Managing your space
You may have elderly parents or other family members with health problems and you may have particular worries about these people. Try to understand if your partner needs to prioritise these people at the moment.
You may need to get creative with the space if you are both working from home. Take turns to share the most comfortable spot.
You can leave your house once a day to exercise so try a short walk/run or walking the dog, to give yourself some space and help reduce any tensions. Do continue to follow government guidance and practice social distancing.
If you’re not in the same house, get creative about how you stay in touch. For example you could arrange a date night via video messaging where you both eat dinner together, have a glass of wine and chat.
If you were having relationship problems already, understand that being together in the same house may bring these to the surface. You may want to consider relationship counselling via webcam to help you work through things.
Treat each other with kindness especially when the outside world can feel threatening.
If you are self-isolating you are likely to have a lot more time on your hands. Think about how you can use this time in a way that will help the family / you as a couple in the longer term.
If you’re getting frustrated with others in the house, it might be an idea to share how you’re feeling by getting in touch with a trusted friend.
If somebody says or does something to upset you try counting to ten and taking some deep breaths. It may be you no longer feel the need to ‘react’.
Choose your battles and weigh up if they are worth it at this time.
Remember that children will learn from how you deal with conflict. Keep this in mind when you are all under one roof together.
Understand that with the best will in the world, rows are quite likely in these circumstances. It’s how you deal with them that counts.
If you’re being abused or think you could be, make sure you get access to support to stay safe. More on this here.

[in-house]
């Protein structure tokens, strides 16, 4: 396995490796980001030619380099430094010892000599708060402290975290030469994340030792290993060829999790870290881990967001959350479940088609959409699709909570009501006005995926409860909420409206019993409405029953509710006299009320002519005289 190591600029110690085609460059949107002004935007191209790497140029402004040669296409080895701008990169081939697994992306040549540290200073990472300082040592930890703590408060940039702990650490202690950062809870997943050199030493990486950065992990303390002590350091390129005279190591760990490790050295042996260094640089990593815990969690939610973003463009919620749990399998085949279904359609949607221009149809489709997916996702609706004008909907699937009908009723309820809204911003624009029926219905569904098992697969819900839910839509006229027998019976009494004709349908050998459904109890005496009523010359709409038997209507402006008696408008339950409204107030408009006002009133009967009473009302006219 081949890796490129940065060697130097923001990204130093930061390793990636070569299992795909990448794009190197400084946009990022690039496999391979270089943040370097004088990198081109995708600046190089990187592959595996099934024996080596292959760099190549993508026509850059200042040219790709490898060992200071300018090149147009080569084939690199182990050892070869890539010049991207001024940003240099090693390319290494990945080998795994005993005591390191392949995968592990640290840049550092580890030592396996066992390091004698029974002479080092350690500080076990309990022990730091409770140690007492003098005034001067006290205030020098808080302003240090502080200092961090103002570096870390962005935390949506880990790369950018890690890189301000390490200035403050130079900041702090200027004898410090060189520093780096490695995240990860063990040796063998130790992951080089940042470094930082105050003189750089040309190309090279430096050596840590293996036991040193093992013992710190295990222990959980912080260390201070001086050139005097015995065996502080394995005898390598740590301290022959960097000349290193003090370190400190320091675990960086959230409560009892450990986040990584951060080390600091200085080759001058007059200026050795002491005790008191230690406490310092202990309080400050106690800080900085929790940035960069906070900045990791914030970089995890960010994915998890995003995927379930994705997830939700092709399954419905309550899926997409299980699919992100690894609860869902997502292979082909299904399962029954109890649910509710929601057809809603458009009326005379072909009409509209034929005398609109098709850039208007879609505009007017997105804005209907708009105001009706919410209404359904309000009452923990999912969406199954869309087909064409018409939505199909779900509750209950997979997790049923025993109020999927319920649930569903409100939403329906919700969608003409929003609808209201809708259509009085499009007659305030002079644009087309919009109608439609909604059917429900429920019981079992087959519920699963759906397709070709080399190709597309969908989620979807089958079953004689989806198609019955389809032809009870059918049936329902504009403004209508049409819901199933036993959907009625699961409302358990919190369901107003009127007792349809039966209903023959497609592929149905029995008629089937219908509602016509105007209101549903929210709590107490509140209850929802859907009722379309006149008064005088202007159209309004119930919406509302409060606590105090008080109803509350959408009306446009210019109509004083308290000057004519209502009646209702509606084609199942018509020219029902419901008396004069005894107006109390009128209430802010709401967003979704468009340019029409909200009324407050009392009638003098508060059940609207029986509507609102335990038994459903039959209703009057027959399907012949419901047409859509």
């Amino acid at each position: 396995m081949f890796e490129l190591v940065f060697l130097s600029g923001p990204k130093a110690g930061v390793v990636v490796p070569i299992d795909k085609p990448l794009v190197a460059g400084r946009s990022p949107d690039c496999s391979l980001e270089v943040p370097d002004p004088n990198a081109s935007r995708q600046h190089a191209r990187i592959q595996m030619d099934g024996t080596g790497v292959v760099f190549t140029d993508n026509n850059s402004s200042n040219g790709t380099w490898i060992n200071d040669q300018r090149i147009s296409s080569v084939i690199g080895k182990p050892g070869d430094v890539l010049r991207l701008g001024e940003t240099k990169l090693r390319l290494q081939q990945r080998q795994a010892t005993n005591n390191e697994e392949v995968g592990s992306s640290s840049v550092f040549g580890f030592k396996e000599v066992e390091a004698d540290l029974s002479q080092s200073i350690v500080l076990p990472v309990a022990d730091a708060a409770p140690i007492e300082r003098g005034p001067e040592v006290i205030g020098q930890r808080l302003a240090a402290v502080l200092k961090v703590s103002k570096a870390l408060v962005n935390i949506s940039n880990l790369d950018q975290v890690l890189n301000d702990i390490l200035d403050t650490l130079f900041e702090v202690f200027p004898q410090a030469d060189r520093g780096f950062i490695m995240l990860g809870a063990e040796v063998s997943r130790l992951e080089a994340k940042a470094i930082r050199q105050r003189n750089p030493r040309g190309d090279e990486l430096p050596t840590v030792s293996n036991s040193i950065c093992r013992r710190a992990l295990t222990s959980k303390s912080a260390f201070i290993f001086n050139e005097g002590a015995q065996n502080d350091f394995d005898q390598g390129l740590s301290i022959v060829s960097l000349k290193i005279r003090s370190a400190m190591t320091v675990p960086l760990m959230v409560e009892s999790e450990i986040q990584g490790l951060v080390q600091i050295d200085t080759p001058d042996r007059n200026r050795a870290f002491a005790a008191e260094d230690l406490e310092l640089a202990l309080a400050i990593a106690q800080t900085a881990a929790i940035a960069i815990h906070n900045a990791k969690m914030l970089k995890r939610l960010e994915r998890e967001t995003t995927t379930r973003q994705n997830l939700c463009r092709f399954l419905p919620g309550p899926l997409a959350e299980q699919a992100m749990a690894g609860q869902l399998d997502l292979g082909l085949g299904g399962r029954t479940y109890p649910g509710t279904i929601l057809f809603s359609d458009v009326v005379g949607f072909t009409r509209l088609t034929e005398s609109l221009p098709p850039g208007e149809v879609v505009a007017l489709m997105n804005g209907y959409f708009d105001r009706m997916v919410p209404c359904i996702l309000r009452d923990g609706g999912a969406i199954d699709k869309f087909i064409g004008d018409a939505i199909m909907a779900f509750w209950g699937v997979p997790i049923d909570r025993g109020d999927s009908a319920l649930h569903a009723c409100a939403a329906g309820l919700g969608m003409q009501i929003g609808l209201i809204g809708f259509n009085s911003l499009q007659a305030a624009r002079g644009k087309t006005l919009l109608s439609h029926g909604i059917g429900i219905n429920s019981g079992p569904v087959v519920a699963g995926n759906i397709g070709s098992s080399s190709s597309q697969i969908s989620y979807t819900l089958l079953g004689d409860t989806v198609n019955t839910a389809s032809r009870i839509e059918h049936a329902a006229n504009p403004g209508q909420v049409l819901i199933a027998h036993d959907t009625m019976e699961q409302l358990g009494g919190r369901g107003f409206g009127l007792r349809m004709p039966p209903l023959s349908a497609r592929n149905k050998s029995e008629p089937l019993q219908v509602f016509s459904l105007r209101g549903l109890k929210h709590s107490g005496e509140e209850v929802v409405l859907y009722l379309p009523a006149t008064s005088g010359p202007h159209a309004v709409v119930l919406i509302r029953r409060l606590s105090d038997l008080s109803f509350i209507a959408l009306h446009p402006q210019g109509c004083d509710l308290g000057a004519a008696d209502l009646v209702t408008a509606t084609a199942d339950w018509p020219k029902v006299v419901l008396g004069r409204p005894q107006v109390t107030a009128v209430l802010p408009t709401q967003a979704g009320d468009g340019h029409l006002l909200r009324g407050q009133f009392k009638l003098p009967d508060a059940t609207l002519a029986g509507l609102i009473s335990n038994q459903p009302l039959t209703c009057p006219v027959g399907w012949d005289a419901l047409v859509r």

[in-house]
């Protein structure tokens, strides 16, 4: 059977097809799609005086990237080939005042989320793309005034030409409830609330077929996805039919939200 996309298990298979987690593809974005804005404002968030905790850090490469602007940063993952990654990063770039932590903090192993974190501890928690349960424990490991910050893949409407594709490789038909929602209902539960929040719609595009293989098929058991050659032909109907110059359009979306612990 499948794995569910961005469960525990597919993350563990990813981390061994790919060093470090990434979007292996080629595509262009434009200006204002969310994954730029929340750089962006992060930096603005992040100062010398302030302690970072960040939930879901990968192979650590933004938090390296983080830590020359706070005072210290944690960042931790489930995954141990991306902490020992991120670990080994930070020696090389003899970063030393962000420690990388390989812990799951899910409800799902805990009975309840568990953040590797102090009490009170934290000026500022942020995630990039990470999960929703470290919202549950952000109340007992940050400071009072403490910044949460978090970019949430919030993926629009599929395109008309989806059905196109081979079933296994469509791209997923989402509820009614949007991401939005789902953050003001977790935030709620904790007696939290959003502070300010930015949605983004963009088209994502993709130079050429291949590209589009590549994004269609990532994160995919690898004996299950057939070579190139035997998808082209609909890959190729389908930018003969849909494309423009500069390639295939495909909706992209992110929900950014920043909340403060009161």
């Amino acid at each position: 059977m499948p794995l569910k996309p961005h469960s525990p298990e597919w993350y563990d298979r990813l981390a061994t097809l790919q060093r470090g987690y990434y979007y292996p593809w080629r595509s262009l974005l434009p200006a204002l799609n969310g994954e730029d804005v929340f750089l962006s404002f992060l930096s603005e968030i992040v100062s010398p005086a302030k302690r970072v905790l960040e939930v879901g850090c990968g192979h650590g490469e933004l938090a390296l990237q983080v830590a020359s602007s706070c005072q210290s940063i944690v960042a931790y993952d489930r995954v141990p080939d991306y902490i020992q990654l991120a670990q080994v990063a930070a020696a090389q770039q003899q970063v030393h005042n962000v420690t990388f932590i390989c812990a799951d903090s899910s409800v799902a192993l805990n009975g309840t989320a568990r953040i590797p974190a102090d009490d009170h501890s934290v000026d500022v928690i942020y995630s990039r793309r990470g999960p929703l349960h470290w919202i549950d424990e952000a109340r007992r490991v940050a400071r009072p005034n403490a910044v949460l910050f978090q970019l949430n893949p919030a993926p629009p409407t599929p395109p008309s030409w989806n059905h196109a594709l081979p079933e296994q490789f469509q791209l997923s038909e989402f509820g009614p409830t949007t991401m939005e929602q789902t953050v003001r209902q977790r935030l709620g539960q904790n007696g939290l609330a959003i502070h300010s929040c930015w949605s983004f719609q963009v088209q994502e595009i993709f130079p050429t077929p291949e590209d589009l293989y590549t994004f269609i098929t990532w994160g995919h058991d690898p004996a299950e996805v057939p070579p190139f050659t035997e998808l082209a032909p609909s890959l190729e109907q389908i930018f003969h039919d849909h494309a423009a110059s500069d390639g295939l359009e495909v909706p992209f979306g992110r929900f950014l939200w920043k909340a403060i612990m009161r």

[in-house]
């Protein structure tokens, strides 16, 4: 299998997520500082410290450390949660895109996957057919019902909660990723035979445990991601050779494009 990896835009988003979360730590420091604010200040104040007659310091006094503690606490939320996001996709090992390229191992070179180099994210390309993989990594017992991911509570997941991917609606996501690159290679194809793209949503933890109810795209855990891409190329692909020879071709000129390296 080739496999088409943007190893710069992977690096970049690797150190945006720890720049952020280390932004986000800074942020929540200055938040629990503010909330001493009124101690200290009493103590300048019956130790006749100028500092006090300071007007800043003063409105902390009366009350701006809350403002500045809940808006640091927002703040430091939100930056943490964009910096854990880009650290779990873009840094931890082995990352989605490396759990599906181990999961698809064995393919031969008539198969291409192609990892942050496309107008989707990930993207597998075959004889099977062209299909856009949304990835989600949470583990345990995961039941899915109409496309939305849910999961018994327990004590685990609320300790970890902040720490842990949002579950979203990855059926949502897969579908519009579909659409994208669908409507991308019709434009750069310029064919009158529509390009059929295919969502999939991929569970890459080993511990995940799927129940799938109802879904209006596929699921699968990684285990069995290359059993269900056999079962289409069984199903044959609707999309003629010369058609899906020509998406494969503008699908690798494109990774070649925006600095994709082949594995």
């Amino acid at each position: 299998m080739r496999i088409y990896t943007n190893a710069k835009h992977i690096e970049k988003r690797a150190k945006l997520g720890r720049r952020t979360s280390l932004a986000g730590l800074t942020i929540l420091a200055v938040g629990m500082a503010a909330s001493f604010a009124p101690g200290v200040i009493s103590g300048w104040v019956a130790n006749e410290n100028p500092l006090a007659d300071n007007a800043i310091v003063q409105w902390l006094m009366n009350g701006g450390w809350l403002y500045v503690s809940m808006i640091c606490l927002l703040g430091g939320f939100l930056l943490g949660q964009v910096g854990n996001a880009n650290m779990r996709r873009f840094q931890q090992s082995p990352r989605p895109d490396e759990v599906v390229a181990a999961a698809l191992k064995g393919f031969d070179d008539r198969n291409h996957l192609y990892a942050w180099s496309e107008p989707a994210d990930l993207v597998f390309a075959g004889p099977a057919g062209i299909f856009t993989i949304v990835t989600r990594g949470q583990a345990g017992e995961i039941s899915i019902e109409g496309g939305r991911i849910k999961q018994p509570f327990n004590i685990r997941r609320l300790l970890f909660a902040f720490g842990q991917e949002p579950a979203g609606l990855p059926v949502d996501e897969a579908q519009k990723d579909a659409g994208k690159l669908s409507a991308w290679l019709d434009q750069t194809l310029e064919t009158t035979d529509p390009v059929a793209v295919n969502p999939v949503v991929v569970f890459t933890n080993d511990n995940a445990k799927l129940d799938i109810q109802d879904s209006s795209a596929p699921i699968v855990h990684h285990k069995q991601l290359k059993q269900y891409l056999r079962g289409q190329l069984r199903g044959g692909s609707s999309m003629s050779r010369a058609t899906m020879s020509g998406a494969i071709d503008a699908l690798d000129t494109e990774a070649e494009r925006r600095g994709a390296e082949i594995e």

You might choose to start each day with a quick wellbeing check-in so everyone knows how others are doing and can be considerate. It will also help you to address any concerns so you can then focus on other things.
When somebody expresses a concern about coronavirus, or any other issue, listen to them and try to understand how they’re feeling. Avoid accusing them of over-reacting.
If somebody is ill or is anxious about coronavirus, avoid bringing up other tricky issues unless really necessary.
Take control of what you can control – your own behaviour and encouraging family and friends to follow the government advice.
Try to avoid using catastrophising language. Brushing things under the carpet can also increase anxiety so aim to strike a balance.
If somebody is worried, listen to their specific concerns and research the facts together.
Remember that self-isolating isn’t forever. You’re doing it to keep everyone healthy so give yourselves a pat on the back.
Think of ways you can unleash your creativity. You might want to get started on some books you’ve been meaning to read for ages, try drawing, or a spot of DIY.
If you’re not unwell exercise is a good way of relieving stress and staying healthy both mentally and physically. Whether it’s an online yoga class or a short, daily walk, it’s likely to do your mental health and your relationships some good.
Meditation can be a great way of de-stressing and focusing on the present moment. Headspace is a great app for getting started.
If you feel like you have too much going on in your head, keeping a journal about how you are feeling can help you to make sense of it all.
Make sure you drink enough water, eat regular, healthy meals and get enough sleep.
If you are working from home, try to be disciplined about keeping to office hours and be sure to take plenty of breaks.
Call 01604 634400 to book an appointment. You can also access telephone counselling via the same number.
Gransnet is an online community for older people to connect during self-isolaton.
Mind have put together some useful tips on coronavirus and your wellbeing.
The National Domestic Abuse helpline is available for all women, concerned friends and professionals. Call 0808 2000 247 freephone 24 hours a day.